Mark: Hmm, you are asking me to explain something that, to an extent, is sort of something I know as a teacher by intuition. Yea, I know, that is not exactly very scientific, and probably it is not the answer you seek right away. I went a bit less deeper and thought about it in terms of my experiences as a composition teacher where you teach your students to first write from what they know. Before you send them out to do research and "experience" the outside world, you have them learn about the writing craft, and about themselves in the process (not as sure how intentional this part is, even those in comp and rhet debate some of it), by writing about what they already know. You ask them to write drawing from their own experiences rather than drawing from something exterior to them. Idealistic? You bet. Incoherent? I am not quite ready to go that far, but it is food for thought.

I don't think the inner experience has to be something deeply moving, though often in those days I had students write about some very personal things (that could be a whole other post). And hey, what you are asking is the type of thing that many educators, and even some parents ask. I am not sure I gave you "the" answer, but I hope this works to give you "an" answer.

As always, best and keep on blogging.

Barbara said...

I would say you can experience information. You can feel it's something out there that someone else makes and all you can do is watch, or you can feel as if it's a conversation that you can be part of. There's a big difference when students begin to connect - not just with this or that idea or text, but with the larger sense that they can be part of it - that is a real shift in perspective, and it's empowering.

I'm not sure if that's the meaning in this article, exactly, but I see this happen and it's really neat to watch.

The idea of getting involved in interpretation and aesthetics and other considerations beyond finding and evaluating information does offer some challenges (not just because of our typical reluctance to make value judgments but also because there's usually another teacher involved, the one who gave the assignment) - but I would hate to do reference or instruction in a vacuum where I couldn't get excited about the ideas involved and the way they're presented. If you can't demonstrate that kind of engagement, what sort of message does it send? That it's all just stuff, and if you follow the instructions carefully you can put it together the correct way. That's a recipe for disengagement.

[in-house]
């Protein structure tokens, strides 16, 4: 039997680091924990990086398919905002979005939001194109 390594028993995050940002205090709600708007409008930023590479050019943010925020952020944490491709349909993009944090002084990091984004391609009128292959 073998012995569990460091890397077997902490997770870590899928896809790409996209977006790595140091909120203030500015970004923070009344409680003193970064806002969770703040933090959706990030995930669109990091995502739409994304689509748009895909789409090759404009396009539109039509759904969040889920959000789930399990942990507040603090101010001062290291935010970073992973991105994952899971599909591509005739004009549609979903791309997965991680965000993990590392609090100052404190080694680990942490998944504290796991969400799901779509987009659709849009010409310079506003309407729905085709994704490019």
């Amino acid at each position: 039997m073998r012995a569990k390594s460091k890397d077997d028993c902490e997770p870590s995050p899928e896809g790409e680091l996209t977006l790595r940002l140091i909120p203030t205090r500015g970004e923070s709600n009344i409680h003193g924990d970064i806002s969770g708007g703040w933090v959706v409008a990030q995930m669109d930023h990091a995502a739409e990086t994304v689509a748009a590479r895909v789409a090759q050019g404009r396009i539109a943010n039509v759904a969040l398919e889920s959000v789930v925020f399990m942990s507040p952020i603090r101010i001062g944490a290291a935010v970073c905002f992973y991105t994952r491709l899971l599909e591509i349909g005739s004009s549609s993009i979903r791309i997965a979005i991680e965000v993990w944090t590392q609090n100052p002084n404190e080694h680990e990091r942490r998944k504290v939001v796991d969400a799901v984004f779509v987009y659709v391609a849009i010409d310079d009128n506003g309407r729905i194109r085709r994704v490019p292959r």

Thanks for the reference - I have some reading to do!

Angel, librarian and educator said...

Barbara: Thanks for stopping by, and you are welcome. It can be a fortunate thing for a teacher to see when one the students finally sees him/herself as being part of the experience rather than just the recipient. More to think about. Best, and keep on blogging.

CW said...

Thanks Angel! Mark's and Barbara's comments have given me a bit to ponder too - I'm definitely going to have to read the article now!

Mark said...

Hi all,

Sorry for my 1st posting Angel, and I sat on this one for a day [busy most of it]. Glad I did as I see more conversation. [Actually, I just re-read it and it isn't as bad as I thought, but my point wasn't real clear either.]